They all Lied

In a recent exchange with Paul Heinegg, author of Free African-Americans of Virginia and North Carolina, I painstakingly revealed the documents which proved the section of his book about William Goings, Sr. of Moore County, North Carolina, born c.a. 1749, was incorrect. I pointed to documents in court records, community witnesses and testimonies which relate that William Goings, Sr. was the illegitimate son of Elizabeth Goings, a white woman and John Harmon, a native of Portugal. Heinegg refused to correct the information in his book, claiming all the witnesses in 1882 and 1884 in Randolph County court lied.
He dismissed all documents and testimonies because it fit his purpose to retain the Black and White image of Americans. To him, the Spanish, the Portuguese and the Native American peoples do not exist in our heritage. If they claim such heritages, they lied.
As a researcher, I join the authors in Carolina Genesis, in celebrating the fact that America is and always has been more than Black and White. The documents, published in their entirety in my essay and the meticulous research into the backgrounds of the witnesses prove without a shadow of doubt that everyone who went to court to attain a genealogy affidavit did not lie about their heritage.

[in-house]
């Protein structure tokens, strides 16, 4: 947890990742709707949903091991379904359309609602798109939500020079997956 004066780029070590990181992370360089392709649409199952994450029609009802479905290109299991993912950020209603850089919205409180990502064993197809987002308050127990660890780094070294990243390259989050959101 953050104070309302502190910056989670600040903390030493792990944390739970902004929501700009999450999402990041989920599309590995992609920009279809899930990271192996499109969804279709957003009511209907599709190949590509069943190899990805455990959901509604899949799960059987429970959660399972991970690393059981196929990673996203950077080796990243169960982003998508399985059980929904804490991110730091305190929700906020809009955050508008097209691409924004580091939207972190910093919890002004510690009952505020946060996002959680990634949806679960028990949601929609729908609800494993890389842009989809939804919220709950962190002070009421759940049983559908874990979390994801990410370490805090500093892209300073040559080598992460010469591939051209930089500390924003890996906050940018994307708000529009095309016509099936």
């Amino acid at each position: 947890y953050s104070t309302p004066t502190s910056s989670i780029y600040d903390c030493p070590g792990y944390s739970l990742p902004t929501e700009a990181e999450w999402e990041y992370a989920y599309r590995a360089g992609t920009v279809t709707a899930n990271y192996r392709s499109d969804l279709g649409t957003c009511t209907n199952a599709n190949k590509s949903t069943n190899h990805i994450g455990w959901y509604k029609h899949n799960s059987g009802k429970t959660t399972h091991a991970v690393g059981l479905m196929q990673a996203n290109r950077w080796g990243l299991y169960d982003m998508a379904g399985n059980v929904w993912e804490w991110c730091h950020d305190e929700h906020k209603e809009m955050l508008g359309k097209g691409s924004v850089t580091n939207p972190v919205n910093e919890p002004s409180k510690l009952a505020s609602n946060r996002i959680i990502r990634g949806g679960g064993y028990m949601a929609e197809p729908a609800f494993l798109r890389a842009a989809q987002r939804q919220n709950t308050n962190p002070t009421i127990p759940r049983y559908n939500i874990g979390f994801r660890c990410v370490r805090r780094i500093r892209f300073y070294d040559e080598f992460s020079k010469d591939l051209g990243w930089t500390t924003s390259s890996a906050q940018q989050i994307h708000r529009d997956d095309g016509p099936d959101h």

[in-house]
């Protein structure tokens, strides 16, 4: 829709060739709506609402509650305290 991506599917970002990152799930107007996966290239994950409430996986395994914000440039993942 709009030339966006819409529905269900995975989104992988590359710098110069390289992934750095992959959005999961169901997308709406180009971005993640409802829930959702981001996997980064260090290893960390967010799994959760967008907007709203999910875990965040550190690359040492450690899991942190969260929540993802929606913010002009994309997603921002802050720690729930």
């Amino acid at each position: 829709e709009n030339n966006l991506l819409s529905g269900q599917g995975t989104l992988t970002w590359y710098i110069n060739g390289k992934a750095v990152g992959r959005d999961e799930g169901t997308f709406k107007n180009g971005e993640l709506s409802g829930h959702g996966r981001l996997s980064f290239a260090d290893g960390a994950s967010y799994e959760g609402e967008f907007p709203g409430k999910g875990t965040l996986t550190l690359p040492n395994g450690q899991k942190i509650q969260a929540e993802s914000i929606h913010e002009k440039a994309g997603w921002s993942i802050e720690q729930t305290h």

The Spanish, Portuguese and Native American heritages, as well as the Mediterranean, the Arabians, the Turkish, the Greeks, the Asians were all here as well. To dismiss all these colonial and pre-colonial people is a travesty to history.
This entry was posted in Carolina Genesis and tagged . Bookmark the permalink.

3 Responses to They all Lied

  1. Yvette Porter Moore says:
    I just contacted Paul Heinegg via facebook to see if I could help with locating my 3x G father’s records as I believe he was a free person of color born in 1800. I am curious as to what records are available. It is important in writing history that all information is included in a book that you are writing and it is considered authoritative book. I know for a fact but with no certificates, etc. that my family were Mulatto, which also means were Native Americans, Black, Irish, and possibly Scottish. It is undeniable. I need help, and need to speak to someone that can help me.
    • cghoelscher says:
      I find Paul Heinegg’s books to be an interesting composite of research, but his manuscript is flawed. My best advice is not to take anyone else’s research, including mine, as gospel. Keep looking for the records that back up what is written and use publications as guidelines. I’ve found too many errors in published work and it is difficult to have changes made, even when I have courthouse records which refute some previous publications.

Leave a Reply

Your email address will not be published. Required fields are marked *
You may use these HTML tags and attributes: <a href="" title=""> <abbr title=""> <acronym title=""> <b> <blockquote cite=""> <cite> <code> <del datetime=""> <em> <i> <q cite=""> <strike> <strong>